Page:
I also think you did the right thing. It's not so much the time it takes to put an earring back in as much as it is setting a precedence. I've learned the hard way that doing a little "favor" one time can quickly turn into "the nurse does that". Next thing you knnow, you will see ten kids a day who need their earrings put back in. Hang in there!
    Jolie, janhetherington, DSkelton711, and 3 others like this.
  9. Visit  SchoolRN2010 profile page
    4
    I agree, it may take more time the to tell a child/teacher the first time your rationalization for not replacing the earring, but it will save you countless visits in the future from kids who are being sent down to your clinic to replace their earrings. I know I'm way too busy in my clinic to have a line of children backed up in my office waiting on their earrings to be put back in.
    Jolie, DSkelton711, Tina, RN, and 1 other like this.
  10. Visit  somenurse profile page
    9
    The only part of this story i question, is why so annoyed over this very small child asking for help? Or, if you are annoyed at the teacher, who knows, the teacher might have thought the child's ear piercing will close up, who knows what the teacher thought.

    If such events will annoy this much, maybe you'd do well to send a memo to the teachers, "I won't help small kids whose earrings have fallen out." or something.

    Me, i've done tons of things, that didn't fall under "nursing", so long as i had time, and felt the activity was not harmful. Most of these extras --took only minutes.
    ...tons of things, that were just lil "extras".


    and actually, i think it's the doing of small extras that please me the most, really, even more than the "basics" outlined in my job description.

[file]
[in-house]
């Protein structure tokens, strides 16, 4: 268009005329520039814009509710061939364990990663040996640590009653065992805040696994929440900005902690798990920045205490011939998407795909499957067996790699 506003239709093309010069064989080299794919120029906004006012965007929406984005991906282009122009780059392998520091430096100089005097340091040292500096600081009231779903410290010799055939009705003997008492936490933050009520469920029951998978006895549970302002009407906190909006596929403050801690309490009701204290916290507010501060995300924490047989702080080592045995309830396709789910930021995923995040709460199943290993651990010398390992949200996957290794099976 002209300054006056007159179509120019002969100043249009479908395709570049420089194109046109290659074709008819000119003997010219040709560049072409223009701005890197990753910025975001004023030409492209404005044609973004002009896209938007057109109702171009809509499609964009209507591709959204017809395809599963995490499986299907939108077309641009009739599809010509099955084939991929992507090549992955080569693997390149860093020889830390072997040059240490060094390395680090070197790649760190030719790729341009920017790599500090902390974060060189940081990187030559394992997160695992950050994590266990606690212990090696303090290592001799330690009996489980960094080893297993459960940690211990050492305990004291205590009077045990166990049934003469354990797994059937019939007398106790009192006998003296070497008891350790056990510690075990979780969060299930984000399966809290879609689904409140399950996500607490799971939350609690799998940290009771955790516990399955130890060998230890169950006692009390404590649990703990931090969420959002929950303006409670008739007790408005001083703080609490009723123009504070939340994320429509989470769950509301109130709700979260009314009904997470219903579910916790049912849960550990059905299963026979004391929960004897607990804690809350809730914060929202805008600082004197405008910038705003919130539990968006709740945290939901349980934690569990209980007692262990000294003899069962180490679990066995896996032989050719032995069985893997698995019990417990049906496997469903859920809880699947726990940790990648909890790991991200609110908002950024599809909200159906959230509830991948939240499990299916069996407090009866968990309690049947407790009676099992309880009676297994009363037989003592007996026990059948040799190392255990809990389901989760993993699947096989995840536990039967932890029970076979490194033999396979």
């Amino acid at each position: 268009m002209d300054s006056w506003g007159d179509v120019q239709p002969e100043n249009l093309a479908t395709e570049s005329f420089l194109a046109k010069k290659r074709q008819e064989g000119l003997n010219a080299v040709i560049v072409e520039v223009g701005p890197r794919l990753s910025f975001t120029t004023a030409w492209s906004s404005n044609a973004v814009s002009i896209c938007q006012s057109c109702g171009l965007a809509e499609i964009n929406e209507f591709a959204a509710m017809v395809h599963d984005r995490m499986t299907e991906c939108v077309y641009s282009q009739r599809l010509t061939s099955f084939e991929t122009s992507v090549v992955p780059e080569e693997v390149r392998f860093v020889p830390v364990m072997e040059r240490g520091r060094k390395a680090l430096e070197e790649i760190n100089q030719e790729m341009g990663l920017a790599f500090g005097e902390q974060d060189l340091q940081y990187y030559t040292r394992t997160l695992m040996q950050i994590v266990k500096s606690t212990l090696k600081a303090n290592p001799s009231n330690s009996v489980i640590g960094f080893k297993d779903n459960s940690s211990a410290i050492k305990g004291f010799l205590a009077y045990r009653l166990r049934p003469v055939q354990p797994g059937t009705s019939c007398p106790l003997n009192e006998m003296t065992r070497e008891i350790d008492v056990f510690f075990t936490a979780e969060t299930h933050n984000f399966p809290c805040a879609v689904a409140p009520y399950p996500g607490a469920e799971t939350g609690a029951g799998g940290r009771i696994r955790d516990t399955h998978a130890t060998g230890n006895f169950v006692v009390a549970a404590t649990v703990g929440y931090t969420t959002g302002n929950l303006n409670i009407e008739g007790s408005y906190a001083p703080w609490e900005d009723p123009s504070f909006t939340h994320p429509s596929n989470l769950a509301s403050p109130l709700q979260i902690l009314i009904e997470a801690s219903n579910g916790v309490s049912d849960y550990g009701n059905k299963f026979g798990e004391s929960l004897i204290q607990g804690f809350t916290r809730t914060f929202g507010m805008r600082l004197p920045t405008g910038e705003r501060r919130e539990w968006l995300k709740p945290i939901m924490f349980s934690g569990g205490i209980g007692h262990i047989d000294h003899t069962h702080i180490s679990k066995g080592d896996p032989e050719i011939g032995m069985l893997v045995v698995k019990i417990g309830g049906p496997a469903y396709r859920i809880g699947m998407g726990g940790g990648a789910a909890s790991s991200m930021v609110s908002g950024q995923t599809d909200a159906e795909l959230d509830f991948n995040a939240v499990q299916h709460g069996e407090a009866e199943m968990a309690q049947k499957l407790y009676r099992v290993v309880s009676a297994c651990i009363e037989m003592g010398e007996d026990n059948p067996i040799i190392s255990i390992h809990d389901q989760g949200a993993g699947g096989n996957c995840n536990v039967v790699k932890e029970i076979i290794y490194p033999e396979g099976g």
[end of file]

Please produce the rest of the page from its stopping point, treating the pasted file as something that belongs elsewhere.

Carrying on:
Songbird,RN, Sudsy, MelMont, and 6 others like this.
  11. Visit  drowningdaily profile page
    7
    Speaking from my experience with school nursing, I have to agree with OP. I don't think it's a matter of being annoyed by a child asking for help. I have been in at the end if the day with a line of kids still waiting, rushing to get them out to their bus, only to have to spend another hour charting after everyone leaves. Besides, if her piercing site gets infected, guess who will be blamed.
    brillohead, Jolie, janhetherington, and 4 others like this.
  12. Visit  somenurse profile page
    2
    true, maybe it wasn't OP who sounded exasperated or annoyed, but, maybe remarks like //" People need to stop thinking of Nurses as personal servants/waitresses."// seemed to have a tone of annoyance, imo, but, perhaps i am misinterpreting the tone as annoyance.

    That whole "WE are nurses!! Professionals!! WE are not there to serve" attitude,
    is pretty common type of tone or attitude i see a lot on AN, most every day, almost. So often, that i tried to present another point of view on that type of thinking: http://allnurses.com/general-article...ll-808011.html

    but, i guess everyone has a right to their own point of view about spending time complaining
    ~or~
    being able to carve out a minute or two here or there to do a small thing, (IF it is not harmful) as a stress-reducing move for the NURSE herself.

    and it is debatable, if replacing an earring could be harmful, it could be, if nurse forced it or whatever, damage could be done! Which is a valid point.
    but, that's not egggggzactly my point, though.